In its military campaign in Gaza and genocide against Palestinians, Israel is demonstrating a “Hitler-like fascism,” Turkish Prime Minister Recep Erdogan stated in one of the strongest-worded attacks on the Israeli state.
“If you support this cruelty, this genocide, this Hitler-like fascism and child murderer regime, take your award back,” Erdogan said in the eastern province of Van, referring to an award he had received from American Jewish Congress in 2004.
The organization's head, Jack Rosen, earlier this week, wrote an open letter to Erdogan asking him to return the honor as a consequence for his "dangerous rhetoric" that promotes violence against the Jewish people.
“What is the difference between Israeli actions and those of the Nazis and Hitler?” Erdogan asked the audience on Thursday. “How can you explain what the Israeli state has been doing in Gaza, Palestine, if not genocide?” he said, as reported by Arabnews. “This is racism. This is fascism. This is keeping Hitler’s spirit alive.”
Referring to the sanctuary given to Jews by the Ottoman Empire in the 15th century when they were banished from Spain, Erdogan wondered: “Who stood up for Jews at a time when they were expelled from their home countries? It was our ancestors, it was the Ottomans.”
“Aren’t you embarrassed? How immoral you are.... It is us who protects the Jews on our soil and lets them live safely.”
Earlier Serdar Kılıç, Turkey's ambassador to US, responded to Rosen's request saying that "in view of the foregoing as well as the regrettable stance adopted by the present leadership of the American Jewish Congress vis-a-vis the recent attacks on the innocent civilians in Gaza, Prime Minister Erdogan will be glad to return the award given in 2004," Dailysabah quotes.
The ambassador added that Turkish PM should not be expected “to turn a blind eye” to Israeli “occupation, blockade and destruction.”
In 2004, the Turkish premier received a Profile of Courage award from the New York-based American Jewish Congress for his efforts to seek peace in the Middle East.
"Attempts to depict Prime Minister Erdogan's legitimate criticisms of Israeli government attacks on civilians as expressions of anti-Semitism is an obvious distortion and an effort to cover up the historical wrongdoings of the Israeli government," the response read.
On Monday, Erdogan told the Daily Sabah that he spoke with Turkey’s “Jewish citizens’ leaders” and stated that they should “adopt a firm stance and release a statement against the Israeli government.” He urged them to criticize “Israeli aggression,” telling the community that the Israeli government “abuses all Jewish people around the world for its fraudulent policies.”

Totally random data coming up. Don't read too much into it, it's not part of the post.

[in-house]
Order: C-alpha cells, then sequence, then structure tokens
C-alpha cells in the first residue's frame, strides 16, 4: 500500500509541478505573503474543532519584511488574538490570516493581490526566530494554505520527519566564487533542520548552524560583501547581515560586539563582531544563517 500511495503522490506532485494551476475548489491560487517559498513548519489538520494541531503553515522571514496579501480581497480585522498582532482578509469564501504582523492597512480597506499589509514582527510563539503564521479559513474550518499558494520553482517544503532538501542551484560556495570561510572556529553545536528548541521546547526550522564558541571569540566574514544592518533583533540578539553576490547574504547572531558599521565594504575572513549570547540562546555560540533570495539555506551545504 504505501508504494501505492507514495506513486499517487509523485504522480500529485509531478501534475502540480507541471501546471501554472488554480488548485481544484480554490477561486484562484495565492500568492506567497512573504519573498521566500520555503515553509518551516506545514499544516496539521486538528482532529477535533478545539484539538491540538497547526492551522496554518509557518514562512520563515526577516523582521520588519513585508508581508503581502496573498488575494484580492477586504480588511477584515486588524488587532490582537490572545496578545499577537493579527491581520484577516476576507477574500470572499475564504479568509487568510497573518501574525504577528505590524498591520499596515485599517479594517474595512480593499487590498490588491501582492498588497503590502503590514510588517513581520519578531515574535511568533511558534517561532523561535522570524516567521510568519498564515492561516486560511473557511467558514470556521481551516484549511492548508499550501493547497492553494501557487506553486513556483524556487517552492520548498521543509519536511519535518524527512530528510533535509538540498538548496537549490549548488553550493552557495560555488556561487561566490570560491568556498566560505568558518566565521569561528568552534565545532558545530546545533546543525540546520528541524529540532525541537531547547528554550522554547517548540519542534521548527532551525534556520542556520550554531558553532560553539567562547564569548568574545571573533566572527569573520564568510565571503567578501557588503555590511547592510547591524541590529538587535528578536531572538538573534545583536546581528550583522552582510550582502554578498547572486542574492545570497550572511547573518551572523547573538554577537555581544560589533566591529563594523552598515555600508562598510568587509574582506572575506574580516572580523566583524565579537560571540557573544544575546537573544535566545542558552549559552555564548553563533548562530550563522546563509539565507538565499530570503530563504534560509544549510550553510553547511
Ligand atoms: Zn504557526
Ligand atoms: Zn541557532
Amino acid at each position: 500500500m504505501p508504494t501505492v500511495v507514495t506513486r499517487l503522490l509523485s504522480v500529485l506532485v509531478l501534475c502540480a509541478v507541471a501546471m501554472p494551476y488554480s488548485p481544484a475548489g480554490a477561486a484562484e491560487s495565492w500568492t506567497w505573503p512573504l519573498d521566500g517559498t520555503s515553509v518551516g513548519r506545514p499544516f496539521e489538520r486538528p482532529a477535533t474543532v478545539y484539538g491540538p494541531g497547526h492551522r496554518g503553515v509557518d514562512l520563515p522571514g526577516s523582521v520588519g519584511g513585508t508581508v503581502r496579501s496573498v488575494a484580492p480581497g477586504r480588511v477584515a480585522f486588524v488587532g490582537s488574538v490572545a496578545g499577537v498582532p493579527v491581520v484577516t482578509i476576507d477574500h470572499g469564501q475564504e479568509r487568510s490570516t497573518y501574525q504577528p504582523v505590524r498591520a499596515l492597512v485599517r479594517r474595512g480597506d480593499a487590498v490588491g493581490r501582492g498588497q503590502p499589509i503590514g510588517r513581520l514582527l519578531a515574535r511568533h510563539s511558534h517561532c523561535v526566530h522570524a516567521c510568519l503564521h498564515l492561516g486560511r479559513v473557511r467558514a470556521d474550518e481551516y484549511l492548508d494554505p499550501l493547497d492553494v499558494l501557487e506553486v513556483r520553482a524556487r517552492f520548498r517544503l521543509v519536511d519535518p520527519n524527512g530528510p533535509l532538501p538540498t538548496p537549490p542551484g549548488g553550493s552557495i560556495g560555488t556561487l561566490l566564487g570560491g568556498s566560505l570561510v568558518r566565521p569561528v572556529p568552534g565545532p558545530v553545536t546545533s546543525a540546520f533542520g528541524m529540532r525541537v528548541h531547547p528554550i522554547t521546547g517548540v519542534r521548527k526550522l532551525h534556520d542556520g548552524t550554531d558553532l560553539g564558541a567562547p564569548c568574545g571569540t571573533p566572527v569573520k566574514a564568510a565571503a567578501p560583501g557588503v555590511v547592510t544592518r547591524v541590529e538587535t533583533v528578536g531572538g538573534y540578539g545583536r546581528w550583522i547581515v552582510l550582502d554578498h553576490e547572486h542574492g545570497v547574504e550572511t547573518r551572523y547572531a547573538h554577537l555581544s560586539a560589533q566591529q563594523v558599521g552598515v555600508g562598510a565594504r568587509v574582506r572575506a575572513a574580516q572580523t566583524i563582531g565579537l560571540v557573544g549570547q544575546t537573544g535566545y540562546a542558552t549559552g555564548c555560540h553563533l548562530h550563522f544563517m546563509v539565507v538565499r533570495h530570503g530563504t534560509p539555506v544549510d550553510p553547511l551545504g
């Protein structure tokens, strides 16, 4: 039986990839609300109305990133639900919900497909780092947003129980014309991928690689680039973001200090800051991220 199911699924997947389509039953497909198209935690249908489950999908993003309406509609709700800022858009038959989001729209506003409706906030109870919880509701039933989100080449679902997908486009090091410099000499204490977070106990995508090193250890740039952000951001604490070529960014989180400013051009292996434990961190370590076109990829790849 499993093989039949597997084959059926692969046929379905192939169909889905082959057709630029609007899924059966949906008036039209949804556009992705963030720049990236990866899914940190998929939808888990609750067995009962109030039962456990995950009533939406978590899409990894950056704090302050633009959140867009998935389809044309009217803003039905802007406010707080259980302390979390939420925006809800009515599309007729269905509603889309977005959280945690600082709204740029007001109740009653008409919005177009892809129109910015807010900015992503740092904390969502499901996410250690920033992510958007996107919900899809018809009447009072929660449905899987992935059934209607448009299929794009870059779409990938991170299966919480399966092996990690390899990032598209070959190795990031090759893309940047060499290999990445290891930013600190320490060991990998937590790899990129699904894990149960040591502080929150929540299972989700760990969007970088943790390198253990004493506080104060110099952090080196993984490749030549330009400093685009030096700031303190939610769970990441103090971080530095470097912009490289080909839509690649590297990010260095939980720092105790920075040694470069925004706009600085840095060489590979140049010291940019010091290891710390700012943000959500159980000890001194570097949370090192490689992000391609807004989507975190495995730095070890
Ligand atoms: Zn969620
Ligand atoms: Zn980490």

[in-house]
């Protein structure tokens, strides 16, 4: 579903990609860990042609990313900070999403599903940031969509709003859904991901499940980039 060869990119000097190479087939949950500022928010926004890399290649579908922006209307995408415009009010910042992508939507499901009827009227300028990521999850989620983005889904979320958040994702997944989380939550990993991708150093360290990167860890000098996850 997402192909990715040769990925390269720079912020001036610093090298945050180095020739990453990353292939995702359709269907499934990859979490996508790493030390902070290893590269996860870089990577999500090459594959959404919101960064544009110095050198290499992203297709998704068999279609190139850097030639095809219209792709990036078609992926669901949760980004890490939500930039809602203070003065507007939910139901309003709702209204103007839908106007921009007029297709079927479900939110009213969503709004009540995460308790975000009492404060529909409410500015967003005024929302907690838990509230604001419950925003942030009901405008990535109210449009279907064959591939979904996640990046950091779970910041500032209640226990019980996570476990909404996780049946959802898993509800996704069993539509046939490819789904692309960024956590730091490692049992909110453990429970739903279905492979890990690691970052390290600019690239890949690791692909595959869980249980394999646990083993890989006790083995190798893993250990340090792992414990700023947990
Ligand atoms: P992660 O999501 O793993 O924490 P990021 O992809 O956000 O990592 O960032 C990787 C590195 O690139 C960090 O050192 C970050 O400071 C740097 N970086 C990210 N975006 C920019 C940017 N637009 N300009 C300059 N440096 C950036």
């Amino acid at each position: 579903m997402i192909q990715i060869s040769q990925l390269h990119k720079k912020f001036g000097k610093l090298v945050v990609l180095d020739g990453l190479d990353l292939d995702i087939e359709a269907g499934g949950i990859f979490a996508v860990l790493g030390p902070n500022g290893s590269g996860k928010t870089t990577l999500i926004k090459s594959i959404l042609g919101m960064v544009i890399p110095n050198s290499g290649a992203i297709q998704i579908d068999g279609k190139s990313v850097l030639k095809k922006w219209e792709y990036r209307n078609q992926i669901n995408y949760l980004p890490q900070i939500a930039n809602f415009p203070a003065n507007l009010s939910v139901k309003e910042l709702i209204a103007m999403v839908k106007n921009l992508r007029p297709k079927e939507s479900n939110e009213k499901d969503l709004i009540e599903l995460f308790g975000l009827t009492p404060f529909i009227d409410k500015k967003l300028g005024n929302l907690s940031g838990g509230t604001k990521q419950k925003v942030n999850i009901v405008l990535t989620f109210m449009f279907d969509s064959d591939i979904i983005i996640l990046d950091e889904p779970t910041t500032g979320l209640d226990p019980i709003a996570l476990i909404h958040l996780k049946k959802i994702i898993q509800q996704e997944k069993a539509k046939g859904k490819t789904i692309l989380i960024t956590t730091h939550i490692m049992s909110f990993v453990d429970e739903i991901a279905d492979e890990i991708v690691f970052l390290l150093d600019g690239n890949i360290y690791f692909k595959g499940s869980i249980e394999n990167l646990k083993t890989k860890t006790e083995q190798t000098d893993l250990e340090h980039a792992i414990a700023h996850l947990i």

It was not the first time that Erdogan resorted to harsh criticism of Israeli actions. Earlier this month while campaigning in Ordu province, he was quoted by Hurriyet Daily News as saying, “Those who condemn Hitler day and night have surpassed Hitler in barbarism…Terrorist state Israel has attacked Gaza once again, hitting innocent children who were playing on a beach."
The rhetoric of the Turkish Prime Minister in comparison of Israel's offensive in Gaza to the Nazis was "anti-Semitic in tone," the Israeli PM said earlier this month.
“I heard the things the prime minister of Turkey said, words of the utmost gravity," Benjamin Netanyahu said. "I told [US Secretary of State] John Kerry, [these are] anti-Semitic statements, they have an anti-Semitic tone."
Public opinion in Turkey seems to have been fueled by Erdogan's anti-Israeli statements. This month, Tel Aviv decided to reduce its diplomatic delegation in Turkey to the “minimum required” after violent pro-Palestinian protests at the Israeli diplomatic missions in Turkey were dispersed by police using tear gas.
The Israeli Foreign Ministry blamed the Turkish authorities for failing to provide protection for its diplomatic staff, calling it a "blatant breach of diplomatic regulations." It also said that envoys' families are being repatriated in light of the violence caused by the Israeli military operation in Gaza. The Foreign Ministry also advised Israelis against "non-essential" travel to Turkey.
Relations between Israel and Turkey hit a low note with Erdogan heading the Turkish government. Most notably, the relations deteriorated after the 2008–09 Gaza War and the 2010 Gaza flotilla raid, in which eight Turkish nationals were killed as the ship tried to penetrate Israeli blockade of Gaza. In March 2013, Israel apologized for the incident.
The presidential election in Turkey is scheduled to take place on August 10. The two other main presidential contenders Ekmeleddin İhsanoğlu and Selahattin Demirtaş have condemned Israel but have restrained their language.